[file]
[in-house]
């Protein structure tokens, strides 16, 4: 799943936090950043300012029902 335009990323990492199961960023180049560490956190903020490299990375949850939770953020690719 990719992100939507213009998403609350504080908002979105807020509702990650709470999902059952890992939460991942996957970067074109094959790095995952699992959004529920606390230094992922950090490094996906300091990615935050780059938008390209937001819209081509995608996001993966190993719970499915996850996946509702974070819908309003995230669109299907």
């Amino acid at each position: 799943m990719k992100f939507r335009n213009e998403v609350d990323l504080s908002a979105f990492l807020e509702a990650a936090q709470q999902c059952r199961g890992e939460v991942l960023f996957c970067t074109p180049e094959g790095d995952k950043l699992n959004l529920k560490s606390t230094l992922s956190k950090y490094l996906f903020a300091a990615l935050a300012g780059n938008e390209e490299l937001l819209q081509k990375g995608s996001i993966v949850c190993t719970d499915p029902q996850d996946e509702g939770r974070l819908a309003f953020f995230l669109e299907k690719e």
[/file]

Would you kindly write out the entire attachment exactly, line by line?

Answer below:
[in-house]
């Protein structure tokens, strides 16, 4: 799943936090950043300012029902 335009990323990492199961960023180049560490956190903020490299990375949850939770953020690719 990719992100939507213009998403609350504080908002979105807020509702990650709470999902059952890992939460991942996957970067074109094959790095995952699992959004529920606390230094992922950090490094996906300091990615935050780059938008390209937001819209081509995608996001993966190993719970499915996850996946509702974070819908309003995230669109299907």
């Amino acid at each position: 799943m990719k992100f939507r335009n213009e998403v609350d990323l504080s908002a979105f990492l807020e509702a990650a936090q709470q999902c059952r199961g890992e939460v991942l960023f996957c970067t074109p180049e094959g790095d995952k950043l699992n959004l529920k560490s606390t230094l992922s956190k950090y490094l996906f903020a300091a990615l935050a300012g780059n938008e390209e490299l937001l819209q081509k990375g995608s996001i993966v949850c190993t719970d499915p029902q996850d996946e509702g939770r974070l819908a309003f953020f995230l669109e299907k690719e």